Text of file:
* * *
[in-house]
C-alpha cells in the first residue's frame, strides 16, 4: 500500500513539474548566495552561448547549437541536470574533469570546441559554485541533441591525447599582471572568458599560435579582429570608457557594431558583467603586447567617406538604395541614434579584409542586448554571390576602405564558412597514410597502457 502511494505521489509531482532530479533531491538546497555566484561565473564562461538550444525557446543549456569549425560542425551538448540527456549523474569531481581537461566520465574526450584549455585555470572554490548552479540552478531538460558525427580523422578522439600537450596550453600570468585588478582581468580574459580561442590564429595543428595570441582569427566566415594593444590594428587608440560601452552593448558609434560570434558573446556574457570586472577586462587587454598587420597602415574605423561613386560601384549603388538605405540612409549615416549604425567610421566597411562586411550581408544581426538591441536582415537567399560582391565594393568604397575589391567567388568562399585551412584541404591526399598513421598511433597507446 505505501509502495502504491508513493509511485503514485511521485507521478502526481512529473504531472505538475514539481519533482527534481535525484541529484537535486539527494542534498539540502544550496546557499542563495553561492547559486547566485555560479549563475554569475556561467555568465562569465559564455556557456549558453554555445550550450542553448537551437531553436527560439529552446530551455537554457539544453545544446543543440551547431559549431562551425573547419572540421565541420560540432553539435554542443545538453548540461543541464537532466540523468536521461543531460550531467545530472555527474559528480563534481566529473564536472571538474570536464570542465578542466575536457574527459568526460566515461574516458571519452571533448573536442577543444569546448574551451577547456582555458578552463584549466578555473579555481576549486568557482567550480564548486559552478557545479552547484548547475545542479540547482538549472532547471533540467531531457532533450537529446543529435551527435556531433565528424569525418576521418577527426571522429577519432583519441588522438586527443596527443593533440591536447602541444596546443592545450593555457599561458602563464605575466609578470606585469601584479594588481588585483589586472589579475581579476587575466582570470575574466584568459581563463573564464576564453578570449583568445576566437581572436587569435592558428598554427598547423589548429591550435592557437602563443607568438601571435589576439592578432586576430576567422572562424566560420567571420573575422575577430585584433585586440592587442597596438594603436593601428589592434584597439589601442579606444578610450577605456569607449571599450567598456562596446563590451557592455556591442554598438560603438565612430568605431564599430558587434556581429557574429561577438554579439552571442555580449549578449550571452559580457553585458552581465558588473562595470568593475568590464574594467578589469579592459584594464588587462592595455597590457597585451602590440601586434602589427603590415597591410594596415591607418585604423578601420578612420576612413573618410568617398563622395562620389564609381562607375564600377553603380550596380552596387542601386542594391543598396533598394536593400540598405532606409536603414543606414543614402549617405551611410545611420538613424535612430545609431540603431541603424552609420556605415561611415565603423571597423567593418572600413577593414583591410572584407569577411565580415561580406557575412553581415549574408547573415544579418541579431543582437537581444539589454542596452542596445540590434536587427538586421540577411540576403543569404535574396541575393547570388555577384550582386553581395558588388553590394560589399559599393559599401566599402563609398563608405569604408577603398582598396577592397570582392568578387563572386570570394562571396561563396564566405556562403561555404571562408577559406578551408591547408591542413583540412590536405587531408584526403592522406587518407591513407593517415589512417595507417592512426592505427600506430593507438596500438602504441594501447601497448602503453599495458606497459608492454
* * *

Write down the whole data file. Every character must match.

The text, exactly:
[in-house]
C-alpha cells in the first residue's frame, strides 16, 4: 500500500513539474548566495552561448547549437541536470574533469570546441559554485541533441591525447599582471572568458599560435579582429570608457557594431558583467603586447567617406538604395541614434579584409542586448554571390576602405564558412597514410597502457 502511494505521489509531482532530479533531491538546497555566484561565473564562461538550444525557446543549456569549425560542425551538448540527456549523474569531481581537461566520465574526450584549455585555470572554490548552479540552478531538460558525427580523422578522439600537450596550453600570468585588478582581468580574459580561442590564429595543428595570441582569427566566415594593444590594428587608440560601452552593448558609434560570434558573446556574457570586472577586462587587454598587420597602415574605423561613386560601384549603388538605405540612409549615416549604425567610421566597411562586411550581408544581426538591441536582415537567399560582391565594393568604397575589391567567388568562399585551412584541404591526399598513421598511433597507446 505505501509502495502504491508513493509511485503514485511521485507521478502526481512529473504531472505538475514539481519533482527534481535525484541529484537535486539527494542534498539540502544550496546557499542563495553561492547559486547566485555560479549563475554569475556561467555568465562569465559564455556557456549558453554555445550550450542553448537551437531553436527560439529552446530551455537554457539544453545544446543543440551547431559549431562551425573547419572540421565541420560540432553539435554542443545538453548540461543541464537532466540523468536521461543531460550531467545530472555527474559528480563534481566529473564536472571538474570536464570542465578542466575536457574527459568526460566515461574516458571519452571533448573536442577543444569546448574551451577547456582555458578552463584549466578555473579555481576549486568557482567550480564548486559552478557545479552547484548547475545542479540547482538549472532547471533540467531531457532533450537529446543529435551527435556531433565528424569525418576521418577527426571522429577519432583519441588522438586527443596527443593533440591536447602541444596546443592545450593555457599561458602563464605575466609578470606585469601584479594588481588585483589586472589579475581579476587575466582570470575574466584568459581563463573564464576564453578570449583568445576566437581572436587569435592558428598554427598547423589548429591550435592557437602563443607568438601571435589576439592578432586576430576567422572562424566560420567571420573575422575577430585584433585586440592587442597596438594603436593601428589592434584597439589601442579606444578610450577605456569607449571599450567598456562596446563590451557592455556591442554598438560603438565612430568605431564599430558587434556581429557574429561577438554579439552571442555580449549578449550571452559580457553585458552581465558588473562595470568593475568590464574594467578589469579592459584594464588587462592595455597590457597585451602590440601586434602589427603590415597591410594596415591607418585604423578601420578612420576612413573618410568617398563622395562620389564609381562607375564600377553603380550596380552596387542601386542594391543598396533598394536593400540598405532606409536603414543606414543614402549617405551611410545611420538613424535612430545609431540603431541603424552609420556605415561611415565603423571597423567593418572600413577593414583591410572584407569577411565580415561580406557575412553581415549574408547573415544579418541579431543582437537581444539589454542596452542596445540590434536587427538586421540577411540576403543569404535574396541575393547570388555577384550582386553581395558588388553590394560589399559599393559599401566599402563609398563608405569604408577603398582598396577592397570582392568578387563572386570570394562571396561563396564566405556562403561555404571562408577559406578551408591547408591542413583540412590536405587531408584526403592522406587518407591513407593517415589512417595507417592512426592505427600506430593507438596500438602504441594501447601497448602503453599495458606497459608492454